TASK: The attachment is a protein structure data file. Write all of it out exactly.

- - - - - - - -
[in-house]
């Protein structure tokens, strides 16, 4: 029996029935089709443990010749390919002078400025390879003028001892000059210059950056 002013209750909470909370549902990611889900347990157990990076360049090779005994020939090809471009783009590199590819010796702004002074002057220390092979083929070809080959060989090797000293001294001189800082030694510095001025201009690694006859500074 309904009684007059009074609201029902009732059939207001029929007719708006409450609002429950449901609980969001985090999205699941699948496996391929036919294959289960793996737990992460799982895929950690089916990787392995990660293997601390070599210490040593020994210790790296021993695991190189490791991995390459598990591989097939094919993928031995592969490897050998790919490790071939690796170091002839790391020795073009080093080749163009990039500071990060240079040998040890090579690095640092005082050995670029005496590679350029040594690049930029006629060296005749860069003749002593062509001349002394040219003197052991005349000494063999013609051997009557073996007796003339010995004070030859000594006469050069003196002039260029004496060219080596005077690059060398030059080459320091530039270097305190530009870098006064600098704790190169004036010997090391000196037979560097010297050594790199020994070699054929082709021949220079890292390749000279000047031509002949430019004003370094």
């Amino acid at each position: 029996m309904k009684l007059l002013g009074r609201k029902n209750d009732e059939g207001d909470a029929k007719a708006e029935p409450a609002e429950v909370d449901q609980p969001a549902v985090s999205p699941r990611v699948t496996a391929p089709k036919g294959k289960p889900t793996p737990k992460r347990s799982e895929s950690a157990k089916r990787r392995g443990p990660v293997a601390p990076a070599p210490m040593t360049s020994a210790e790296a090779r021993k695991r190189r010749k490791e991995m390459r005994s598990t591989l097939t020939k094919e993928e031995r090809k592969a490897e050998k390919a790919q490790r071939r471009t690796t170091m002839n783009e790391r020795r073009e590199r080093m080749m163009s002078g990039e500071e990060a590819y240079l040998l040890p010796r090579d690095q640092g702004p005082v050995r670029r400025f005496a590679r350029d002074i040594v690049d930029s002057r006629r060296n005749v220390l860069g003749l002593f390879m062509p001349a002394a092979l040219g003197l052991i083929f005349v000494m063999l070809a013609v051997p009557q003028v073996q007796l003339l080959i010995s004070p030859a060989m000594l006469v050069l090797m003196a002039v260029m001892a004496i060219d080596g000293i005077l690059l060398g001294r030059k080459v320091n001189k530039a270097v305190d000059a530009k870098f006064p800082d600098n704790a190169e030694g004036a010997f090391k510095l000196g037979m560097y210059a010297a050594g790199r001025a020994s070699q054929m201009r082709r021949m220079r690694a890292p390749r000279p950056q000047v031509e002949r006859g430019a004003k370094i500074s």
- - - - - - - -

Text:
[in-house]
């Protein structure tokens, strides 16, 4: 029996029935089709443990010749390919002078400025390879003028001892000059210059950056 002013209750909470909370549902990611889900347990157990990076360049090779005994020939090809471009783009590199590819010796702004002074002057220390092979083929070809080959060989090797000293001294001189800082030694510095001025201009690694006859500074 309904009684007059009074609201029902009732059939207001029929007719708006409450609002429950449901609980969001985090999205699941699948496996391929036919294959289960793996737990992460799982895929950690089916990787392995990660293997601390070599210490040593020994210790790296021993695991190189490791991995390459598990591989097939094919993928031995592969490897050998790919490790071939690796170091002839790391020795073009080093080749163009990039500071990060240079040998040890090579690095640092005082050995670029005496590679350029040594690049930029006629060296005749860069003749002593062509001349002394040219003197052991005349000494063999013609051997009557073996007796003339010995004070030859000594006469050069003196002039260029004496060219080596005077690059060398030059080459320091530039270097305190530009870098006064600098704790190169004036010997090391000196037979560097010297050594790199020994070699054929082709021949220079890292390749000279000047031509002949430019004003370094």
């Amino acid at each position: 029996m309904k009684l007059l002013g009074r609201k029902n209750d009732e059939g207001d909470a029929k007719a708006e029935p409450a609002e429950v909370d449901q609980p969001a549902v985090s999205p699941r990611v699948t496996a391929p089709k036919g294959k289960p889900t793996p737990k992460r347990s799982e895929s950690a157990k089916r990787r392995g443990p990660v293997a601390p990076a070599p210490m040593t360049s020994a210790e790296a090779r021993k695991r190189r010749k490791e991995m390459r005994s598990t591989l097939t020939k094919e993928e031995r090809k592969a490897e050998k390919a790919q490790r071939r471009t690796t170091m002839n783009e790391r020795r073009e590199r080093m080749m163009s002078g990039e500071e990060a590819y240079l040998l040890p010796r090579d690095q640092g702004p005082v050995r670029r400025f005496a590679r350029d002074i040594v690049d930029s002057r006629r060296n005749v220390l860069g003749l002593f390879m062509p001349a002394a092979l040219g003197l052991i083929f005349v000494m063999l070809a013609v051997p009557q003028v073996q007796l003339l080959i010995s004070p030859a060989m000594l006469v050069l090797m003196a002039v260029m001892a004496i060219d080596g000293i005077l690059l060398g001294r030059k080459v320091n001189k530039a270097v305190d000059a530009k870098f006064p800082d600098n704790a190169e030694g004036a010997f090391k510095l000196g037979m560097y210059a010297a050594g790199r001025a020994s070699q054929m201009r082709r021949m220079r690694a890292p390749r000279p950056q000047v031509e002949r006859g430019a004003k370094i500074s």